Senior Travel to JamaicaFeb 22nd, 2011 | By James E Becker | Category: Senior Travel
I have friends who are soon heading off for Jamaica. I would guess that most of us do not know a lot about the island. For a geography class I took in college, I wrote a paper on the island and still remember some of its features. It is a great place for seniors to spend some time. I have a surgeon friend who goes their yearly on a medical mission to provide health care to the poor in a city called Black River. You may have heard of Montego Bay and Kingston due to the reggae songs by its famous islander Bob Marley. This YouTube video on the island has had nearly 5 million visitors.
Jamaica means the “Land of Wood and Water”, or the “Land of Springs”. Once a Spanish possession known as Santiago, in 1655 it became an English, and later a British, colony, known as “Jamaica”.
The major cities are Kingston, called the “Heartbeat of Jamaica, Ocho Rios, the “Centerpiece of Jamaica, Montego Bay, the “Complete Resort” and Negril the “Capital of Casual.” I appreciate travel videos and the one on Kingston calls the city the epicenter of Jamaica’s arts and cultural landscape. Kingston seems to be always abuzz with a robust vibrancy befitting the island’s political, economic and social capital. Ocho Rios is known for the natural beauty of its waterfalls, rivers and beaches to the grandeur of its all-inclusive resorts, “Ochi” is a favorite destination for all types of travelers, including eco-tourists, families, sports buffs, beach bummers – even rock stars like Keith Richards.
Montego Bay enjoys a ”Hip Strip” booming with shops, restaurants and clubs, championship golf courses on lavish resorts, and legendary Colonial great houses. Montego Bay’s juxtaposition of natural beauty and man-made luxury make it a beloved destination. This city is the second largest city in Jamaica and is the gateway to tourist activity on the north coast. The city sits in a bay with mountains rising in the background. It is a hub of shopping and dining, and the beaches are lined with all-inclusive resorts.
Ocho Rios is the cruise capital of Jamaica. The bay is sheltered by lush garden-like mountains and protected by reefs. Ocho Rios hums with markets, shops, restaurants, and discos. Many tourists bypass the largest English-speaking city in the Caribbean due to the bad publicity and crime associated with it. It is the cradle of Jamaican culture, however and contains many historical sites and botanical gardens. The first English capital city — Port Royal — was built just across from Kingston in the 1600s and was later destroyed by an earthquake and tidal wave.
Negril is the “newest” resort destination on the west coast was discovered in the 1700s by rowdy pirates. The 1960s and 1970s saw the sleepy little town invaded by hippies from North America. Today, people are being drawn in even greater numbers to its famed seven-mile-long sandy beach and its spectacular sunsets. Negril is a favorite destination for families, honeymooners and spring breakers, Negril’s picturesque coast, lined with towering cliffs and bustling beaches, is home to many world-class all-inclusive resorts, as well as nightlife hotspots.
Mandeville is located at 2,000 feet in elevation, the city has one of the best climates on the island. The English built the city to escape the “hot tropics” of the coastline. It is a charming town and is a great home base for birdwatching, caving, or to branch out and explore the mountainous regions or the south coast.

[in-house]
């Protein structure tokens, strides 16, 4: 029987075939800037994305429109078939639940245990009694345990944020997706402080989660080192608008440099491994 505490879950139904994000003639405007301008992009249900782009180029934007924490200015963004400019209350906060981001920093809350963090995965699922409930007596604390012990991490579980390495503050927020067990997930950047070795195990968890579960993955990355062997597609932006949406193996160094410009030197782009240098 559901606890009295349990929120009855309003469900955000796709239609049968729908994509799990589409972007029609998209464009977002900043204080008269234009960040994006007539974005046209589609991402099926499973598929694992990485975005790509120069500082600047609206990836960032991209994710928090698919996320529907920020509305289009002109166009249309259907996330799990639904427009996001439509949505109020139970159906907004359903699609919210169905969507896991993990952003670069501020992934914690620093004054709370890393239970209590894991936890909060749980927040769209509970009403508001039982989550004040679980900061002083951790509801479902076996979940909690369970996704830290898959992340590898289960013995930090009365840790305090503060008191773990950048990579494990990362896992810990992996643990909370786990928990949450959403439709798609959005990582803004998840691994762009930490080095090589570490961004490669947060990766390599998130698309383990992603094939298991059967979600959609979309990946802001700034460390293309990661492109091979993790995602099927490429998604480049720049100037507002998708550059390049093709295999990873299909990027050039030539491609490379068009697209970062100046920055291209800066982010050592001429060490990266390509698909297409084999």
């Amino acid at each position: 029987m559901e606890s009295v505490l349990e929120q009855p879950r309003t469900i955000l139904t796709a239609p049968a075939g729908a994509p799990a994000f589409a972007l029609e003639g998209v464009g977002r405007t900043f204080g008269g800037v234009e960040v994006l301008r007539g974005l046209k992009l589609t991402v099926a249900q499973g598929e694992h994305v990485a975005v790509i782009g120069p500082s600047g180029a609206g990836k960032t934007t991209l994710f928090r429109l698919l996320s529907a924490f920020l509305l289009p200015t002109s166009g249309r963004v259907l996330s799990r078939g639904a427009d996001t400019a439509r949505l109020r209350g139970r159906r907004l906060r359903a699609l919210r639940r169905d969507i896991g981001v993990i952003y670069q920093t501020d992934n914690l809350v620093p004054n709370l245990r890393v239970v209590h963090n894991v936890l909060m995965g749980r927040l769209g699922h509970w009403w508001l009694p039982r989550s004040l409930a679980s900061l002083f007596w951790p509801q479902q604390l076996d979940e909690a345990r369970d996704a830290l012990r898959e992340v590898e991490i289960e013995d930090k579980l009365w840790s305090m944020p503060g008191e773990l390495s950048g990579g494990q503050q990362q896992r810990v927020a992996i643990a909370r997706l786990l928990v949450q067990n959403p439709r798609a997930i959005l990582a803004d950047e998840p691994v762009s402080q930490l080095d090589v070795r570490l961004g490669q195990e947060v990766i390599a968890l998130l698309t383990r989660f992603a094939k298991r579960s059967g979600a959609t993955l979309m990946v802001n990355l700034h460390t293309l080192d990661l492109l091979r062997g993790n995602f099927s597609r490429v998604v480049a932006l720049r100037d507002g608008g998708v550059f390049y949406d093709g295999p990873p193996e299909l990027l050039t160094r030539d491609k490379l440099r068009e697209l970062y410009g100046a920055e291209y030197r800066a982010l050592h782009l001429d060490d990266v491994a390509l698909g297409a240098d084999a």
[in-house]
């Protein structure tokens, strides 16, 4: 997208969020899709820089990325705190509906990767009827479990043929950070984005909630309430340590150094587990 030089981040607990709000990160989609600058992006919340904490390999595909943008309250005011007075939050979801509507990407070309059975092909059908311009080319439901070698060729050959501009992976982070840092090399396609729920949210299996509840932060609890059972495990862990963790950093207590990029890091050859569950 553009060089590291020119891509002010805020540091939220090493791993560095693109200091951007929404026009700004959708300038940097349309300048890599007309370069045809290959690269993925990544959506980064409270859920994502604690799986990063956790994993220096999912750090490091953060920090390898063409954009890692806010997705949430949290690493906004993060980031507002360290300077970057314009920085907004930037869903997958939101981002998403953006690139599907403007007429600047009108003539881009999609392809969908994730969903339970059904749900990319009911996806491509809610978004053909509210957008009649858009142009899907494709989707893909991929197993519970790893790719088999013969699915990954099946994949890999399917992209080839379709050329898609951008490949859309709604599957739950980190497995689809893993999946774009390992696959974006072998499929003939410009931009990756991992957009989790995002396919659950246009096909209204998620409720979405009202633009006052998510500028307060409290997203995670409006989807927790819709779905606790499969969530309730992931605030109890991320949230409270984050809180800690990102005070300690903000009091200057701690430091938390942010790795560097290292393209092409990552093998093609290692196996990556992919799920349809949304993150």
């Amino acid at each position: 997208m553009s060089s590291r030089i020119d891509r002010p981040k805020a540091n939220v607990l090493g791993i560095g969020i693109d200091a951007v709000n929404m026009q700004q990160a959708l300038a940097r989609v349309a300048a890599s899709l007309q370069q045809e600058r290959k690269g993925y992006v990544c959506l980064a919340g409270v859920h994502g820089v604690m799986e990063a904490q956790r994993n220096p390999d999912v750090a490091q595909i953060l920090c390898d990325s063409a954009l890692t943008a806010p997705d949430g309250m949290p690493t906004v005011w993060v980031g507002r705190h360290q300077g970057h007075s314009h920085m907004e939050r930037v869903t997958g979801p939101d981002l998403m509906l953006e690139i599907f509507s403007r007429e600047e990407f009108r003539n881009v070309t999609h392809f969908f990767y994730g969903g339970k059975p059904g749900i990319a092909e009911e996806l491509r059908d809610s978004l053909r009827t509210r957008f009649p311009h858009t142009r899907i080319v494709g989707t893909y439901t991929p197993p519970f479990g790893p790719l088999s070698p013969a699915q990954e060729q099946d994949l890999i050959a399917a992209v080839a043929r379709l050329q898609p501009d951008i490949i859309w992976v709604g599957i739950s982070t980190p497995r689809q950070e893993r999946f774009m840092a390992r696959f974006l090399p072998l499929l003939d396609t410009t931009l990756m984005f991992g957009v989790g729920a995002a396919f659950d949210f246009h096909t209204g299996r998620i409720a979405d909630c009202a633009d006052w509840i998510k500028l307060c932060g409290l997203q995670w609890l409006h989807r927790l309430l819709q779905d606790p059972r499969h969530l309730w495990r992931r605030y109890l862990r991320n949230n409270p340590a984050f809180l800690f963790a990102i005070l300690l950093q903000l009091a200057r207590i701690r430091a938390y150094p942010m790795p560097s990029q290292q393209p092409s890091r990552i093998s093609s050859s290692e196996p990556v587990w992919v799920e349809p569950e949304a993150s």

No matter which beach you may choose to visit, you are sure to have a positive experience. The crystal blue waters and white sand make a visit to the beach a delightful experience. Jamaica is full of ecological treasures, from limestone cave labyrinths and gushing waterfalls to mineral springs with curative powers. Jamaica has hundreds of spring and rivers, both above and under ground. Over the years, the country has developed extensive water treatment and supply systems island wide, so all drinking water in Jamaica is purified and filtered by modern methods.
Jamaica Tourist is a nice website loaded with adventures, shopping sites, dining help and events and nightlife for seniors. Discover Jamaica continues with good information on Port Antonio, St. Elizabeth and Mandeville. The geography and history site gives tourists information on why Jamaica is such a draw for 1.701 million visitors per year from all over the world. Lastly TripAdvisor will fill in all the gaps and answer all the questions you might have on the island. Lonely Planet’s map will show where each major city is located.
U.S. Citizens traveling to and from Jamaica must present a valid passport when leaving and or re-entering the United States. All visitors are required to travel with a return ticket or onward ticket for entry into Jamaica. Jamaica is well connected to the rest of the world. Direct international telephone service operates in all areas 24 hours a day, and telephone operators will gladly facilitate collect, third-party or credit card calls. International faxes, cables and telegrams can be sent from most hotels and post offices. E-mail and Internet access is available too, usually at hotels and parish libraries, but also at local Internet cafes. Jamaica has food which is strictly its own. Characterized by the use of pungent herbs and strong spices, Jamaican food is of worldwide interest. And, by golly, I’ll bet that their rum is not too bad either. Enjoy Jamaica. jeb